How to Put a Car on 4 Jack Stands


Hi there, today, I want us to look at how to put a car on 4 jack stands to enable you to work underneath safely.

A common question I get is, “How safe is it working under a car supported with jack stands and no lift?” it is never a 100% safe, but when done right, you can make it as safe as it can get.

The first important thingis to know how to put the car on 4 jacks stands properly and this is what we are looking at.


Since we are looking at raising a car and nesting it securely on 4 jack stands, the obvious requirements are the car itself, four jack stands (correct for the car’s curb weight), Level ground, quality floor jack, wheel chocks/locks- preferably rubber, plastic, metal or wooden. Spare tires, and or wooden blocks.

Read the Owner’s Manual

The owner’s manual is the best source of information on the safe practices for raising the car off the ground. Here, you can confirm the location of the Safe Lift Points and ascertain the car’s curb weight. This helps in selecting the right jack stands rated for that weight.

The other manual you can read is the lifting and supporting equipment’s manual for how to properly use and fasten them.

Identify a Level Ground to Park

You have to identify a flat plane to work from. Working on a jacked vehicle on an incline is placing your self at risk. Make sure that the ground is even, level and firm. This can be any surface from paved ground, asphalt or grass. For asphalt or grass, thick plywood is needed to prevent sinking.

Once you have parked the car, ensure to apply the parking brake. This prevents rolling when you start work.

Pre-lifting Preparations

With the car in place, assemble the lifting and supporting gear, ready to start. Ensure that everything required is reachable. Here, one important advice I give is to have someone else around.

Your friend can come in handy when you work. At the least, he or she will keep you company and hand you the tools and in case of an emergency, call 911, possibly saving your life.

Lifting the Car and Installing the Jack Stands

When you are ready to lift the car, place the transmission in “gear” or in “park”. To lift the car,use a quality floor jack, like a hydraulic trolley jack. Try not to use the standard jack that comes with the car since it is meant for emergency tire changes.

Place the jack on a solid jacking point, in the center of the front suspension or frame, then jack up the car.

Using the information from the car’s user’s manual, identify the safe lift points (small divots in the chassis near the wheels) to place the jack stands.

Gently lower the jack until the car rests on the stands and repeat the same process for the rear part of the car. Of note, ensure that the jack stands are set and locked on equal heights.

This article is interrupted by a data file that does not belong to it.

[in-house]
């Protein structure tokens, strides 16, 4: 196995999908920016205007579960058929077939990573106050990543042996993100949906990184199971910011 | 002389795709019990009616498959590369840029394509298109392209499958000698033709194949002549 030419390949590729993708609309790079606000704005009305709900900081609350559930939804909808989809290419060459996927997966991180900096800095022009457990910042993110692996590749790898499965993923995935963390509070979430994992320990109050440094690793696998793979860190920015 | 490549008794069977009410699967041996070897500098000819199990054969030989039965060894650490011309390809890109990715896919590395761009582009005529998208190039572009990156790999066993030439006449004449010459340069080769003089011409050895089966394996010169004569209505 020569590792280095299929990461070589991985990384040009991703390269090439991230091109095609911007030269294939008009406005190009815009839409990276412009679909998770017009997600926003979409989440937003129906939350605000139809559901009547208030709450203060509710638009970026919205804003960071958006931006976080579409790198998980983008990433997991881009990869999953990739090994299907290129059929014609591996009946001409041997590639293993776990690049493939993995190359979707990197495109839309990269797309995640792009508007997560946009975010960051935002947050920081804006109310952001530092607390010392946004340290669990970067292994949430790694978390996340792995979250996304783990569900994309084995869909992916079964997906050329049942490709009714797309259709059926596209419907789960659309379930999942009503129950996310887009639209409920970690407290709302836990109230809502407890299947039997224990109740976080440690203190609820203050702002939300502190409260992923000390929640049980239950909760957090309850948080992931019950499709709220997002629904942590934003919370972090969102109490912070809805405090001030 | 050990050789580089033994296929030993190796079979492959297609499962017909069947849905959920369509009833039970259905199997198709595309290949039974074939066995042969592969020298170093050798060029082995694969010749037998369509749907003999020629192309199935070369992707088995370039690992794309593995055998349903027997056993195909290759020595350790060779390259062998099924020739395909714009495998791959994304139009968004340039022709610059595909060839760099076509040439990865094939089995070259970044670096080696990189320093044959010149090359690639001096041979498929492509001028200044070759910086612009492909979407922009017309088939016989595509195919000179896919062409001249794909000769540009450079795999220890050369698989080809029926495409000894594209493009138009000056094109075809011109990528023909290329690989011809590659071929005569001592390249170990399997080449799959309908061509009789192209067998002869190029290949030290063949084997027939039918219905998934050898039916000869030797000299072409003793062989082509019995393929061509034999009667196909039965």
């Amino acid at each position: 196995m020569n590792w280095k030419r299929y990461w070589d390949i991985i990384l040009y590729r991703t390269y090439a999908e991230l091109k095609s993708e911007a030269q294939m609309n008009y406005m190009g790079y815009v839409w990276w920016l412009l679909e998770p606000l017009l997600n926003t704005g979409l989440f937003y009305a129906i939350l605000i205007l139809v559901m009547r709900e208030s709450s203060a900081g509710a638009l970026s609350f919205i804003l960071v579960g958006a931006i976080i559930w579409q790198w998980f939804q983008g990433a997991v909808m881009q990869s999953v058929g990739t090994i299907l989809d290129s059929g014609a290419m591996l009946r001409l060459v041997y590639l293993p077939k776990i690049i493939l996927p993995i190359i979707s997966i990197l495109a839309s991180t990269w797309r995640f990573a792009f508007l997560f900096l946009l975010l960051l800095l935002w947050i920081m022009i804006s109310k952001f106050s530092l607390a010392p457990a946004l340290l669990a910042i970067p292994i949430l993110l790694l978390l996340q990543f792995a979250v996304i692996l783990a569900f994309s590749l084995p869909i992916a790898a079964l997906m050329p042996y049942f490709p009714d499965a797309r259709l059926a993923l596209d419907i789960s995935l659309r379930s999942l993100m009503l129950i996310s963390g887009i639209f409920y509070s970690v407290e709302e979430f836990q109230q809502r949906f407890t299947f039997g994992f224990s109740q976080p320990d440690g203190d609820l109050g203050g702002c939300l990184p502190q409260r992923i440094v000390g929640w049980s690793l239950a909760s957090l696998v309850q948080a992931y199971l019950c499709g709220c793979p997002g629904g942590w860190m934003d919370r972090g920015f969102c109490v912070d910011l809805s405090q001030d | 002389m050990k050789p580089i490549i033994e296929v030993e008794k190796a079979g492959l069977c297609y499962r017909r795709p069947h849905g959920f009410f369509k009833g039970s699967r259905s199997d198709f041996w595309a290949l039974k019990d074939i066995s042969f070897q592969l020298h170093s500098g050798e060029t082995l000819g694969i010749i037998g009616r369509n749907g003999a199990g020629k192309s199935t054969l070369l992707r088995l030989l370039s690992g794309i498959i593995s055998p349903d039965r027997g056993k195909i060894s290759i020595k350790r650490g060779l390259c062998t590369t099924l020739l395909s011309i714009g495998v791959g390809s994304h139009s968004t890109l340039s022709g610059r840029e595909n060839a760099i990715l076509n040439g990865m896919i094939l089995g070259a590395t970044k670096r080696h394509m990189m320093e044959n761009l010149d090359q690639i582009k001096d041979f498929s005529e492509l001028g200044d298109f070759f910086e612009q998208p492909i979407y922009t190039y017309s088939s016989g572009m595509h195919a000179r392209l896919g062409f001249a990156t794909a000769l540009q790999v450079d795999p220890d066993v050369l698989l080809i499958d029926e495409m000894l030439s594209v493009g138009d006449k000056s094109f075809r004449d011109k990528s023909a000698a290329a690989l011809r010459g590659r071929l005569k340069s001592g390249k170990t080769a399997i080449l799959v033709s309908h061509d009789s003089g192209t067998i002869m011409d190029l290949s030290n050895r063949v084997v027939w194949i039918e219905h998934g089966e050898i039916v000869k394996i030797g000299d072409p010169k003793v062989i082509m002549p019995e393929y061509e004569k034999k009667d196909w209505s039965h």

It’s important to do a test on the stability of the mount before going under. To test, push against the car from both sides, front and back. If it moves or shakes, jack up that corner and readjust the jack stands, repeat this until you are satisfiedthat the car is stable.

Additional Safety

Because safety is of utmost importance, it is wise to put in additional safety measures. Raise the jack under a solid point on the side you will be working from.Have it closely touching but not supporting the weight of the car- this is the work of the jack stands.

You can also place spare tires or wooden blocks to catch the car incase of an accident.


  • Never go underneath a lifted car with only a jack for support- use jack stands.
  • Never use jack stands on wet ground, loose soil, or hot asphalt for risk of sinking.
  • Never place a jack stand under the floorboards or moving parts.


Having gone through the steps of putting a car on jack stands, I believe that you can now confidently go at it by your self. Word of caution though, if you are not sure, get a professional to do it for you.

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Steven Reilly
Steven Reilly is a qualified mechanic and his passion for cars goes beyond just the technical aspects. He is also an amateur racer and all round car enthusiast. When he is not driving them, he can often be found in his garage under the hood of a rare model. Steven Reilly has lost track of the number of hours he has spent setting up his fine collection of rebuilt models. He believes that cars can provide a constructive and fun opportunity to teach the youth important life skills. In line with this, he is developing a community outreach program, potentially dubbed ‘Cars for change'.


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